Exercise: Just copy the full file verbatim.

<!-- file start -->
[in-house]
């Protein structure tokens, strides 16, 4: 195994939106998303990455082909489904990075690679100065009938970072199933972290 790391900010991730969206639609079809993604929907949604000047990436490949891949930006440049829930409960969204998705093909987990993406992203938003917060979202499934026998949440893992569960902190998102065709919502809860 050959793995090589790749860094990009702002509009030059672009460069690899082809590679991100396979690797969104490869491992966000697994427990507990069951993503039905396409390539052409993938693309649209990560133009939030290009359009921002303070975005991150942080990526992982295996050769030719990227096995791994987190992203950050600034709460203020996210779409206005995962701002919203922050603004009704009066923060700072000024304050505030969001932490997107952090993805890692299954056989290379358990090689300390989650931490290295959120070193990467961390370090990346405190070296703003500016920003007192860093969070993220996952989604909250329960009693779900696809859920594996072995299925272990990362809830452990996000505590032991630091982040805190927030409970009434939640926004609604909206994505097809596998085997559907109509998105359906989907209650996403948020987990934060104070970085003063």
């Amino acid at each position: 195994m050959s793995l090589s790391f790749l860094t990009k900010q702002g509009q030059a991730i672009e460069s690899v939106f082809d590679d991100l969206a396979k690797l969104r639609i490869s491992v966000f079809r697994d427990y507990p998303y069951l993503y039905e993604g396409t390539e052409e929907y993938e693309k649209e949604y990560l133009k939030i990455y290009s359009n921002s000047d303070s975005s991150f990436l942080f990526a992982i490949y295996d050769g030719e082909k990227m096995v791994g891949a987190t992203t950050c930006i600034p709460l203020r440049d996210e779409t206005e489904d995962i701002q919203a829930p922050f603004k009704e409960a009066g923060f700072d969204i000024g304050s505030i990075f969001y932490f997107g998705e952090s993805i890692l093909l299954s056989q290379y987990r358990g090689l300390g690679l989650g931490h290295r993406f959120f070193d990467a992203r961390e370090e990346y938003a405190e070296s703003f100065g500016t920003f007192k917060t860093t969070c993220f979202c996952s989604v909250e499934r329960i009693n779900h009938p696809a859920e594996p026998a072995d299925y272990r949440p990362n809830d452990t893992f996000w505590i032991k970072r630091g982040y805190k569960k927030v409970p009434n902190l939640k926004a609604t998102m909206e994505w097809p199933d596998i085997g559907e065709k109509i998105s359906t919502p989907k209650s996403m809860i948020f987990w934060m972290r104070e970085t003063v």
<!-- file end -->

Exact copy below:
[in-house]
């Protein structure tokens, strides 16, 4: 195994939106998303990455082909489904990075690679100065009938970072199933972290 790391900010991730969206639609079809993604929907949604000047990436490949891949930006440049829930409960969204998705093909987990993406992203938003917060979202499934026998949440893992569960902190998102065709919502809860 050959793995090589790749860094990009702002509009030059672009460069690899082809590679991100396979690797969104490869491992966000697994427990507990069951993503039905396409390539052409993938693309649209990560133009939030290009359009921002303070975005991150942080990526992982295996050769030719990227096995791994987190992203950050600034709460203020996210779409206005995962701002919203922050603004009704009066923060700072000024304050505030969001932490997107952090993805890692299954056989290379358990090689300390989650931490290295959120070193990467961390370090990346405190070296703003500016920003007192860093969070993220996952989604909250329960009693779900696809859920594996072995299925272990990362809830452990996000505590032991630091982040805190927030409970009434939640926004609604909206994505097809596998085997559907109509998105359906989907209650996403948020987990934060104070970085003063």
């Amino acid at each position: 195994m050959s793995l090589s790391f790749l860094t990009k900010q702002g509009q030059a991730i672009e460069s690899v939106f082809d590679d991100l969206a396979k690797l969104r639609i490869s491992v966000f079809r697994d427990y507990p998303y069951l993503y039905e993604g396409t390539e052409e929907y993938e693309k649209e949604y990560l133009k939030i990455y290009s359009n921002s000047d303070s975005s991150f990436l942080f990526a992982i490949y295996d050769g030719e082909k990227m096995v791994g891949a987190t992203t950050c930006i600034p709460l203020r440049d996210e779409t206005e489904d995962i701002q919203a829930p922050f603004k009704e409960a009066g923060f700072d969204i000024g304050s505030i990075f969001y932490f997107g998705e952090s993805i890692l093909l299954s056989q290379y987990r358990g090689l300390g690679l989650g931490h290295r993406f959120f070193d990467a992203r961390e370090e990346y938003a405190e070296s703003f100065g500016t920003f007192k917060t860093t969070c993220f979202c996952s989604v909250e499934r329960i009693n779900h009938p696809a859920e594996p026998a072995d299925y272990r949440p990362n809830d452990t893992f996000w505590i032991k970072r630091g982040y805190k569960k927030v409970p009434n902190l939640k926004a609604t998102m909206e994505w097809p199933d596998i085997g559907e065709k109509i998105s359906t919502p989907k209650s996403m809860i948020f987990w934060m972290r104070e970085t003063v």